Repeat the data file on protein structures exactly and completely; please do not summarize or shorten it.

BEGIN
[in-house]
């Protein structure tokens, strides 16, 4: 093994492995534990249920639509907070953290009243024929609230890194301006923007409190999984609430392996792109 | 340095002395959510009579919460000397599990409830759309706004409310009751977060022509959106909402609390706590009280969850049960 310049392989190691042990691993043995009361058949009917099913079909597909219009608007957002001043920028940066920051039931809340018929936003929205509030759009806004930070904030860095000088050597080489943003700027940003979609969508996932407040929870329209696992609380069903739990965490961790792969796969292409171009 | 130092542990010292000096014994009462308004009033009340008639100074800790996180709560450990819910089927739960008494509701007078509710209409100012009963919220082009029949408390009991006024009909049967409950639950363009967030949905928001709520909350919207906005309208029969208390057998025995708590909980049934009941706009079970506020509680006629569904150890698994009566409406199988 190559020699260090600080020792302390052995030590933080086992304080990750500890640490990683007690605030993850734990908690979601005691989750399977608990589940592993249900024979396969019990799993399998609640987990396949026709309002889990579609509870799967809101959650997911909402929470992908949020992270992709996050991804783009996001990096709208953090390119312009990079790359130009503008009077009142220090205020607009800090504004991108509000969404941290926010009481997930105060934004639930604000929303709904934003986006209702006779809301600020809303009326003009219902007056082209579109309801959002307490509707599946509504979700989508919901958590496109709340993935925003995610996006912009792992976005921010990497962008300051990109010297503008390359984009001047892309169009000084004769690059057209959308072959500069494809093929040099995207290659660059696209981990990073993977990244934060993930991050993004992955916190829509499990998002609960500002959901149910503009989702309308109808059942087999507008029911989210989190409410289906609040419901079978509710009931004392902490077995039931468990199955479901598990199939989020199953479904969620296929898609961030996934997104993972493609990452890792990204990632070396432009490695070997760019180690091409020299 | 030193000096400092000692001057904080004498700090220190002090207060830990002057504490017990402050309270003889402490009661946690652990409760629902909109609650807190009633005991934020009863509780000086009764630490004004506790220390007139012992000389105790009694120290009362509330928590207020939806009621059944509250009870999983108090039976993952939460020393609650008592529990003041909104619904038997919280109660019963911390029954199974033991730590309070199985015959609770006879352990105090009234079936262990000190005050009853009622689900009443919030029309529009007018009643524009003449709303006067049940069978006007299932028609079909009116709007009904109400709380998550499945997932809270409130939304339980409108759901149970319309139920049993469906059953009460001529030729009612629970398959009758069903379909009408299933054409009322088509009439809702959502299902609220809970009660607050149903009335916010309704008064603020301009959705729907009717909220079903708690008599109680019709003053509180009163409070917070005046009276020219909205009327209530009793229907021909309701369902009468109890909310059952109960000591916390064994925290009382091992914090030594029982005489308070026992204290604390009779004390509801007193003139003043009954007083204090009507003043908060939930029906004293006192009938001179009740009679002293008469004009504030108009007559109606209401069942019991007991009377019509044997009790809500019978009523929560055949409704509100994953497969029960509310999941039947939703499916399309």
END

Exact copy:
[in-house]
């Protein structure tokens, strides 16, 4: 093994492995534990249920639509907070953290009243024929609230890194301006923007409190999984609430392996792109 | 340095002395959510009579919460000397599990409830759309706004409310009751977060022509959106909402609390706590009280969850049960 310049392989190691042990691993043995009361058949009917099913079909597909219009608007957002001043920028940066920051039931809340018929936003929205509030759009806004930070904030860095000088050597080489943003700027940003979609969508996932407040929870329209696992609380069903739990965490961790792969796969292409171009 | 130092542990010292000096014994009462308004009033009340008639100074800790996180709560450990819910089927739960008494509701007078509710209409100012009963919220082009029949408390009991006024009909049967409950639950363009967030949905928001709520909350919207906005309208029969208390057998025995708590909980049934009941706009079970506020509680006629569904150890698994009566409406199988 190559020699260090600080020792302390052995030590933080086992304080990750500890640490990683007690605030993850734990908690979601005691989750399977608990589940592993249900024979396969019990799993399998609640987990396949026709309002889990579609509870799967809101959650997911909402929470992908949020992270992709996050991804783009996001990096709208953090390119312009990079790359130009503008009077009142220090205020607009800090504004991108509000969404941290926010009481997930105060934004639930604000929303709904934003986006209702006779809301600020809303009326003009219902007056082209579109309801959002307490509707599946509504979700989508919901958590496109709340993935925003995610996006912009792992976005921010990497962008300051990109010297503008390359984009001047892309169009000084004769690059057209959308072959500069494809093929040099995207290659660059696209981990990073993977990244934060993930991050993004992955916190829509499990998002609960500002959901149910503009989702309308109808059942087999507008029911989210989190409410289906609040419901079978509710009931004392902490077995039931468990199955479901598990199939989020199953479904969620296929898609961030996934997104993972493609990452890792990204990632070396432009490695070997760019180690091409020299 | 030193000096400092000692001057904080004498700090220190002090207060830990002057504490017990402050309270003889402490009661946690652990409760629902909109609650807190009633005991934020009863509780000086009764630490004004506790220390007139012992000389105790009694120290009362509330928590207020939806009621059944509250009870999983108090039976993952939460020393609650008592529990003041909104619904038997919280109660019963911390029954199974033991730590309070199985015959609770006879352990105090009234079936262990000190005050009853009622689900009443919030029309529009007018009643524009003449709303006067049940069978006007299932028609079909009116709007009904109400709380998550499945997932809270409130939304339980409108759901149970319309139920049993469906059953009460001529030729009612629970398959009758069903379909009408299933054409009322088509009439809702959502299902609220809970009660607050149903009335916010309704008064603020301009959705729907009717909220079903708690008599109680019709003053509180009163409070917070005046009276020219909205009327209530009793229907021909309701369902009468109890909310059952109960000591916390064994925290009382091992914090030594029982005489308070026992204290604390009779004390509801007193003139003043009954007083204090009507003043908060939930029906004293006192009938001179009740009679002293008469004009504030108009007559109606209401069942019991007991009377019509044997009790809500019978009523929560055949409704509100994953497969029960509310999941039947939703499916399309």